For so many Australians 2021 has been tough.
There’s been ongoing and harsh lockdowns in many places around the country, and the continued closures of state and international borders. Families have been separated, lives put on hold, and many have dealt with illness, death and grief due to COVID-19.
Internationally, the impact of the pandemic has been detrimental for women and girls, with many in developing countries missing out on education, as well as facing a rise of gender-based violence and child marriages.
Throughout it all, we’ve endeavored to cover these important issues, while also bringing our readers the moments that have given us inspiration and hope.
To bring an end to the year that was, we’ve put together a (non-exhaustive) list of the moments that lifted us throughout the year. From culture-defining moments in Australia, to time-stopping events around the world.
In July, World No.1 Ash Barty won Wimbledon, regarded as the most prestigious tennis tournament in the world. It was an historic moment for First Nations people and for Australian women in sport.
She held the trophy 41 years after her hero, Evonne Goolagong Cawley last did so, commenting after the game, “I hope I made Evonne proud.”
“The stars aligned for me over the past fortnight. It’s incredible that it happened to fall on the 50th anniversary of Evonne’s [Goolagong Cawley] first title here too,” she said.
In 2021, Brittany Higgins made the brave decision to come forward publicly with allegations she had been raped inside parliament house in Canberra by a colleague. Her actions sparked a nationwide reckoning about the treatment of women in politics and in workplaces around the country more broadly.
In March, she addressed the crowd at Canberra’s March4Justice, and has courageously continued to advocate for the safety others.
“I watched as the Prime Minister of Australia publicly apologised to me through the media, while privately the media team actively undermined and discredited my loved ones,” she told those at the March4Justice.
“I decided to resign and share my story, because I felt it was the only thing that I could do to say that I didn’t co-sign this behaviour. That I don’t believe what happened was right. That I don’t believe a brochure is adequate support. That I don’t believe people should be isolated, intimidated and ignored after traumatic incidents inside the workplace.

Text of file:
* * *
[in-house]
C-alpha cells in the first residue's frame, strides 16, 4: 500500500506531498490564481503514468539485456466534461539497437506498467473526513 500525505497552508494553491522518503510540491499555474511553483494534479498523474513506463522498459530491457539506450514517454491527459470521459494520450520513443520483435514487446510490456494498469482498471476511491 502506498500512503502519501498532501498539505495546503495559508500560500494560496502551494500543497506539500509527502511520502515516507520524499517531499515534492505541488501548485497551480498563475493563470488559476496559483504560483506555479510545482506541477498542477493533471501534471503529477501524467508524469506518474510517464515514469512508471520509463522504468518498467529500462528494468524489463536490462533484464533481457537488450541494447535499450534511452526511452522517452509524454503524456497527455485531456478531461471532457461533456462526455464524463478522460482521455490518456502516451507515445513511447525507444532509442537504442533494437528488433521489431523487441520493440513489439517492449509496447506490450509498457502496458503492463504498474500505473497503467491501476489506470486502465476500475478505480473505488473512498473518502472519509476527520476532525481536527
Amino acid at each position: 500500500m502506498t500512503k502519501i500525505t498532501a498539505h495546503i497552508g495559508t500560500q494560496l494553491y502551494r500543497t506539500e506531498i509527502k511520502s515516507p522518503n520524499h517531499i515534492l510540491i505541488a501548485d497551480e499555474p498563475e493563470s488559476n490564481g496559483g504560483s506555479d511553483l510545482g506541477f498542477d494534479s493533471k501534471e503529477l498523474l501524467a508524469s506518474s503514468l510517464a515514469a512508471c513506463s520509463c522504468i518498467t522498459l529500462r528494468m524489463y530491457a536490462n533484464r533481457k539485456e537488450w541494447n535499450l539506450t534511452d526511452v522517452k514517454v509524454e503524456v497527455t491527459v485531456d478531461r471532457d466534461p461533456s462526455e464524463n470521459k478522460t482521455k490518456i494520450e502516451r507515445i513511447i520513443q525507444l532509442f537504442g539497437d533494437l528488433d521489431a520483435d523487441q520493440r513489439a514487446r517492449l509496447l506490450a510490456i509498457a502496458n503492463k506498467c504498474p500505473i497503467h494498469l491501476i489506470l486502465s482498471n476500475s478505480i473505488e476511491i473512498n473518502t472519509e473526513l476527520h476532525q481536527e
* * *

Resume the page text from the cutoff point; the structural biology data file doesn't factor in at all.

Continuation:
“I came forward with my story to hopefully protect other women.”
Who could forget Grace Tame’s powerful speech back in January, when she accepted her award for Australian of the Year. This moment, and her ongoing advocacy for survivors of sexual abuse throughout 2021 has been amazing to witness.
Madison de Rozario
Paralympian Madison de Rozario returned home from Tokyo this year, with two gold medals around her neck after becoming the first Australian woman to win a Paralympics marathon.
Six days after taking out the T53 800m final for her first gold in her fourth Paralympics, she stormed home to win the T54 marathon as well.
17-year-old Anjali Sharma was named as a finalist for the international Children’s Climate Prize, in recognition of her work leading other students in a class action against the Morrison government over climate change.
She was the lead litigant in a class action including seven other school students that asked the federal court to prevent Ley from approving a proposal to expand the Vickery coalmine in northern NSW. In a world first, the federal court ruled that Sussan Ley did indeed have a duty of care towards young people in relation to climate change impacts, setting a precedent for future cases.
Journalist Maria Ressa, from the Philippines, won the Nobel Peace Prize in October, in recognition for her journalistic work defending press freedom, and holding the Philippines’ government to account. She was the only woman to do so.
She is co-founder of investigative news website Rappler, said the prize was for “all journalists of the world”, noting how difficult and dangerous it is to be a journalist today.
Julia “Hurricane” Hawkins
105-year-old Julia “Hurricane” Hawkins broke a world record in the 100-metre sprint, crossing the finish line at the Louisiana Senior Games with a time of 1:02:95.